Religious life is primarily manifest in shul and not enough of our members attend shul during the week for this to work. Not being farmers, we do not deal with agricultural law. Not producing our own food, we do not frequently confront laws of shehita or hafrashat terumot u-ma’asrot. We relate to interpersonal commandments as universal ethical duties and not specifically religious ones. Thus, religion becomes confined to the synagogue (which we don’t attend frequently enough). Among other items, Ofran says that we should put more emphasis on berakhot and on viewing benevolence as a religious act. I was surprised that the significance of Torah study did not come up in this chapter. That could be a religious act of momentous import not dependent on making it to the weeknight ma’ariv.

We dislike artificiality and inserting a dvar Torah into the meal to fulfill a religious requirement often seems artificial. Better if a Torah conversation arises naturally in the course of lunch. If we appreciated how Torah has a playful as well as a serious side, we could more naturally integrate Torah into the entertainment part of our lives. Israeli musicians writing popular songs using the words of the traditional liturgy is a good model. We also object to a religious formalism which creates a chasm between the mitzva act and the idea behind it. Defining a meal by the consumption of bread does not fit today’s culinary reality. Halakhot relating to women often reveal such a gap. More aggadic study which directly touches the spirit and greater halakhic creativity may be necessary to bridge these gaps.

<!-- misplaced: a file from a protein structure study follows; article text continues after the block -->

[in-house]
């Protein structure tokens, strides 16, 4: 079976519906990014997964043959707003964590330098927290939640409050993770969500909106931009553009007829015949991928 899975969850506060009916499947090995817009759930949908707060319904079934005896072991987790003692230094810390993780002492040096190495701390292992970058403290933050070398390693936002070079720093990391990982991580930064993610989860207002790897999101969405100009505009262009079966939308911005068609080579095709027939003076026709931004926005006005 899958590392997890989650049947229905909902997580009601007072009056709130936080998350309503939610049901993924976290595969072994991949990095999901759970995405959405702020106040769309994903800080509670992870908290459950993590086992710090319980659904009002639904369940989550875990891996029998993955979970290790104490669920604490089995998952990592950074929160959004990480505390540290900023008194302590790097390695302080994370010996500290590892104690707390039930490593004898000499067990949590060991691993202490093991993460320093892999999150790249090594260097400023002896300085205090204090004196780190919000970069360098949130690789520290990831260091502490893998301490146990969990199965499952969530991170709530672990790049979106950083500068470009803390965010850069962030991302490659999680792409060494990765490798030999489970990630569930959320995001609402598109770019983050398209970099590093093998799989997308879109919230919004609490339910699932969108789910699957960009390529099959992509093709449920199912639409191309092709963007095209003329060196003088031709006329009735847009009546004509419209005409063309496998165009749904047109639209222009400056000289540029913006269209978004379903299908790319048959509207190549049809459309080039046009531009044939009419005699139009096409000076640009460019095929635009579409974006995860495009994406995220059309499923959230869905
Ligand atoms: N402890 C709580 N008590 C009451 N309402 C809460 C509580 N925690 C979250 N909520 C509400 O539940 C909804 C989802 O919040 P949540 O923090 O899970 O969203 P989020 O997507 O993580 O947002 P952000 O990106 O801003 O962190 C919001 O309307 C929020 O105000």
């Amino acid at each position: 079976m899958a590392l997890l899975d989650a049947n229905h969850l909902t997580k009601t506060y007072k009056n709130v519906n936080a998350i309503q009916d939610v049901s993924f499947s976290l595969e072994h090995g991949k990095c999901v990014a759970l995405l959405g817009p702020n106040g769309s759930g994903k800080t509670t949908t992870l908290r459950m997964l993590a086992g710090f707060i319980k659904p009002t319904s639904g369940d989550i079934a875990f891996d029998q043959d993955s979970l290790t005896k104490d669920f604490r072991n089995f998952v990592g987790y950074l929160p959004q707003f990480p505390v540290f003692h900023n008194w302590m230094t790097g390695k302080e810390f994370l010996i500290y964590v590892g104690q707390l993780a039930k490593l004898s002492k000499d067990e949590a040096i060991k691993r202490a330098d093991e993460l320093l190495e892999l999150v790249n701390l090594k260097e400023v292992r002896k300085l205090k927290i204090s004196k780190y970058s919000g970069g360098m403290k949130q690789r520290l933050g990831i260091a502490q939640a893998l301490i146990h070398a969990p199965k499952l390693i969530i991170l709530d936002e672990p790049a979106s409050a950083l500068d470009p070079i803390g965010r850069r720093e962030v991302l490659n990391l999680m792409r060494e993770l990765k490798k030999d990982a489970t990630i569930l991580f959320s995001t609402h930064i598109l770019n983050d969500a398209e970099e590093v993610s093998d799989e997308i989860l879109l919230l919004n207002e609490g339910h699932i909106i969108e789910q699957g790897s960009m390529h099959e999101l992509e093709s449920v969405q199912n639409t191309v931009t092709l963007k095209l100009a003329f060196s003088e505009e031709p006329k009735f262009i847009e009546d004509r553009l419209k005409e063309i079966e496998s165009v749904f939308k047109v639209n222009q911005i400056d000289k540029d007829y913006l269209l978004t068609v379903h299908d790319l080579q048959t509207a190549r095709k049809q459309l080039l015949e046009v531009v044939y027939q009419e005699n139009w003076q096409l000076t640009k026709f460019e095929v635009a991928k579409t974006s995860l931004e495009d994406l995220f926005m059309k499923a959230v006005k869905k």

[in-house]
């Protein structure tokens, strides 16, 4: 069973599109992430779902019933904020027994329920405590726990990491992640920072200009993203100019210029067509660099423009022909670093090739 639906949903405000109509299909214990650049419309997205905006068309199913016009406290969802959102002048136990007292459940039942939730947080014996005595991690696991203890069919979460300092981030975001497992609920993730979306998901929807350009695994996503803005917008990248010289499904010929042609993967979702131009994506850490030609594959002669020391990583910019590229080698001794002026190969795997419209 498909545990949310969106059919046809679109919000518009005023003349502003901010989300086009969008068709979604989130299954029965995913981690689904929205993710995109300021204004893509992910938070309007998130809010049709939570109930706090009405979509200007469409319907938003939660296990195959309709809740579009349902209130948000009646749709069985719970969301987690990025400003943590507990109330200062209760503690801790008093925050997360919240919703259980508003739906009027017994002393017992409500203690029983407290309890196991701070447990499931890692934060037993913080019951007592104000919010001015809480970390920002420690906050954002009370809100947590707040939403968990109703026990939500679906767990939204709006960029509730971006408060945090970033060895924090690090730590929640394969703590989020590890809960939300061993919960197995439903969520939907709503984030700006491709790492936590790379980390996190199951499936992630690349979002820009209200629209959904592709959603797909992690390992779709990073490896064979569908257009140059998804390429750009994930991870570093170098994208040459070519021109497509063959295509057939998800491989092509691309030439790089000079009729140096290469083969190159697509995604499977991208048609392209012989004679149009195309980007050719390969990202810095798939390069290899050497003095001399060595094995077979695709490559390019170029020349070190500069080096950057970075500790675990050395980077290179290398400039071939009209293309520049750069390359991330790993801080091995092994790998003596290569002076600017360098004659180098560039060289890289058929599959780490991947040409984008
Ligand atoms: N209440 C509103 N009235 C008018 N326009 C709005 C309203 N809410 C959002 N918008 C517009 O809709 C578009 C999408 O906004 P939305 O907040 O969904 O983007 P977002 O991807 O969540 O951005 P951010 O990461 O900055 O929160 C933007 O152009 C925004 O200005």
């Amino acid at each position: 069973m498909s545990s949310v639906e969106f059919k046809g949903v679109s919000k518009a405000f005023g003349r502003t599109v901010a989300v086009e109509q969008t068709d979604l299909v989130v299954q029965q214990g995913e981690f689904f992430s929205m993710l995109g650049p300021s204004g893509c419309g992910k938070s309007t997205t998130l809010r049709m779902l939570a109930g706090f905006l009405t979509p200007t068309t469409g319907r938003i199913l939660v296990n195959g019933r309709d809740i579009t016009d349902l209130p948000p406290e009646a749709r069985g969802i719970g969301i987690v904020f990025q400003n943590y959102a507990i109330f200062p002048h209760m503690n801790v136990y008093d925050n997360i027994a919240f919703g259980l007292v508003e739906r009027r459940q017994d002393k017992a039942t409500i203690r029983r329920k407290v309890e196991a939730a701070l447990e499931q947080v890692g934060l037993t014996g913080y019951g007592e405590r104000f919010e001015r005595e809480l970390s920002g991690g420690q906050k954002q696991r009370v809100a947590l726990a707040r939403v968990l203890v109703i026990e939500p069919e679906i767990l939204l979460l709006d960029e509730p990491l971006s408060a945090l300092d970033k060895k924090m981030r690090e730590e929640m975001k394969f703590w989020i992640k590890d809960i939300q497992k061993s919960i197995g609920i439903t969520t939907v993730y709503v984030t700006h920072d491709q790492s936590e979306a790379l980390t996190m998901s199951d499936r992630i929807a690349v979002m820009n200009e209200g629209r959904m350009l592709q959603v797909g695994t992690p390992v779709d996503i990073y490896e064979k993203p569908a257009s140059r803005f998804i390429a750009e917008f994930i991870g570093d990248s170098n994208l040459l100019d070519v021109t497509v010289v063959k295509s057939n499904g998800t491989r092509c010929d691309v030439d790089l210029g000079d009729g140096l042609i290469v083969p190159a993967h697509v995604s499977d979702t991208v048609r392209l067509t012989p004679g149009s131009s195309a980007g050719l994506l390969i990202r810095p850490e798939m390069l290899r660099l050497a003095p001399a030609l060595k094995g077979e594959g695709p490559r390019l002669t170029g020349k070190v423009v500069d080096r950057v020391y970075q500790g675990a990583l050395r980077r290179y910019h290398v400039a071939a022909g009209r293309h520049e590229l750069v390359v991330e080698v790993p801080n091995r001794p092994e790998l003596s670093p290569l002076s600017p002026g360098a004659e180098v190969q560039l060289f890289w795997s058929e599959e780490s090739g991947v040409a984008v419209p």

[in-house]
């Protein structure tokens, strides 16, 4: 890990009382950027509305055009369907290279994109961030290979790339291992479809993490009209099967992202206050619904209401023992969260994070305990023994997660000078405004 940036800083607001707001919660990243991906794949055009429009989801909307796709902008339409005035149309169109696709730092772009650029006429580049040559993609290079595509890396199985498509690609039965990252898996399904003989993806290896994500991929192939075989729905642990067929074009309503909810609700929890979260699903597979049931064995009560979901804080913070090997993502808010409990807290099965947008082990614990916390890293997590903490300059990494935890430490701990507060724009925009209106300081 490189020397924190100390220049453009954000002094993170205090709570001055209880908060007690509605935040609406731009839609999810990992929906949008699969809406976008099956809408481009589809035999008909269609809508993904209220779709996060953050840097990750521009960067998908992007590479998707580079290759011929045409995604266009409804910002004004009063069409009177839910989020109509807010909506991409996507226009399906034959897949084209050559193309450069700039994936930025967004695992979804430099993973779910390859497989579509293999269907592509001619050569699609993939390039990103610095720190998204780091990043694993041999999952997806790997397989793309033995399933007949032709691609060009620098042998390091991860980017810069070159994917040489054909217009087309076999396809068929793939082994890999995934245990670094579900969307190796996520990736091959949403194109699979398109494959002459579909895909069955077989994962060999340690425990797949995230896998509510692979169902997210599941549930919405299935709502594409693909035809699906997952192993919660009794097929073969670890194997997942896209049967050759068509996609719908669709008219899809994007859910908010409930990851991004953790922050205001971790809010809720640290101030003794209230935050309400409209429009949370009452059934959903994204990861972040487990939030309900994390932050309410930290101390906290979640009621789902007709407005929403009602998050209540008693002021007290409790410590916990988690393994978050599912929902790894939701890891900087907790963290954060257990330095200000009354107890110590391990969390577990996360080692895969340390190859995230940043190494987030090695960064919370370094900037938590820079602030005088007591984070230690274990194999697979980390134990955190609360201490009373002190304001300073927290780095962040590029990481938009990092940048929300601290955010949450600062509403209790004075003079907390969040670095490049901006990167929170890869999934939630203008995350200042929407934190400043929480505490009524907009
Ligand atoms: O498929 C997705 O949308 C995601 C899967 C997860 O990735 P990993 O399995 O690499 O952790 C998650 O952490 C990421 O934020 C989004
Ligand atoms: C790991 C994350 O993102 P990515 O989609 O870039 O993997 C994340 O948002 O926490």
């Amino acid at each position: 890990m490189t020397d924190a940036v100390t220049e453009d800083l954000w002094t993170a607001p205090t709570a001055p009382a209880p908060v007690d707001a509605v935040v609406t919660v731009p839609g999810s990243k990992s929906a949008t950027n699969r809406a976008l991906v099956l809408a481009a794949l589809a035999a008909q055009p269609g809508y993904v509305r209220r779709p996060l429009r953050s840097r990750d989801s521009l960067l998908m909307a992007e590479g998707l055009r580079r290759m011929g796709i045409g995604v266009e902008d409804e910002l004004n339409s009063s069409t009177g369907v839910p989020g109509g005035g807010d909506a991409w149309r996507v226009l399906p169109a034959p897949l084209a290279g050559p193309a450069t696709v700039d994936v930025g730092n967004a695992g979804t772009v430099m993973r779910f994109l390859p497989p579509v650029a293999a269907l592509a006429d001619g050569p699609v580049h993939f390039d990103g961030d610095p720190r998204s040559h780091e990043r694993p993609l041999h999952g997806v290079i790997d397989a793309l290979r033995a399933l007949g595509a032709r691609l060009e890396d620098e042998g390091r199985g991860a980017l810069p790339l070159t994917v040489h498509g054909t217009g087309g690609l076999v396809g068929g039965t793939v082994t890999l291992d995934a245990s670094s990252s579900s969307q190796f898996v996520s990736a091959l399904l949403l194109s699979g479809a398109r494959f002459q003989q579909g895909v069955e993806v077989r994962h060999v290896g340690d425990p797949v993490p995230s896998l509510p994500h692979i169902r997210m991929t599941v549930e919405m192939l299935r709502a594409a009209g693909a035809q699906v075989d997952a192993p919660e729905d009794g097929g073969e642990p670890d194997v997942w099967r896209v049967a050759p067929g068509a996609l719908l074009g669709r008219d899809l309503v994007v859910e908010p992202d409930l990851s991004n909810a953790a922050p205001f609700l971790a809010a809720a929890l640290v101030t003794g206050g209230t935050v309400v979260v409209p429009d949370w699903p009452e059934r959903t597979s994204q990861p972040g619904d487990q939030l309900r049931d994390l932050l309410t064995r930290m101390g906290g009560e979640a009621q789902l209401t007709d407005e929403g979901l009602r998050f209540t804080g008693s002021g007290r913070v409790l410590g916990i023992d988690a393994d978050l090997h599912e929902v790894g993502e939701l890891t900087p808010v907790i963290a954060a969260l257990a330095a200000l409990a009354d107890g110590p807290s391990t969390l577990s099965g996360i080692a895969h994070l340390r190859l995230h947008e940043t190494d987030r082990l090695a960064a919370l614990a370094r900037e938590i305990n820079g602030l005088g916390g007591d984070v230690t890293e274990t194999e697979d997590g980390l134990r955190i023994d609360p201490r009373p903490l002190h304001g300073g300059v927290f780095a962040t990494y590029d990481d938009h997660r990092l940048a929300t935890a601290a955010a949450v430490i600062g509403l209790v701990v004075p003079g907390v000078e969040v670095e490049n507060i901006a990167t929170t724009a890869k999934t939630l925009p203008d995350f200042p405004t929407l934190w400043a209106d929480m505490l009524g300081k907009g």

The dominance of the smartphone prevents character growth and independence since a person immediately calls for help or Googles up an answer rather than being forced to solve a problem on his or her own. The final challenge, apathy, is more of an issue in the Jewish State. A Jew abroad might correctly fear that absent religion, total assimilation awaits but that is not true for one living in Israel. Such Jews serve in the army, pay taxes to a Jewish state, vote in Israeli elections, and will almost certainly marry another Jew. Thus, they feel little urgency to participate in their ancestral religion. Ofran astutely points out the inherent problem involved in trying to inspire the apathetic; they relate to such calls with apathy. From this perspective, we might prefer the heretic or the rebellious to the indifferent.

I close with one quibble about the list and a reservation about the closing chapter. The book should have included a discussion of the unethical behavior of religious people, something I consider a major factor in estranging people from Judaism. In the final chapter, Ofran writes that we need to focus less on questions and answers about religion and more on generating a feeling of being at home (beitiyut) in one’s religious tradition. I am sympathetic to the call for more beitiyut but not to the downplaying of questioning. If R. Ofran asked fewer questions, he would not have written this intriguing volume.

Yitzchak Blau, Rosh Yeshivat Orayta in Jerusalem’s Old City, is an Associate Editor of TRADITION.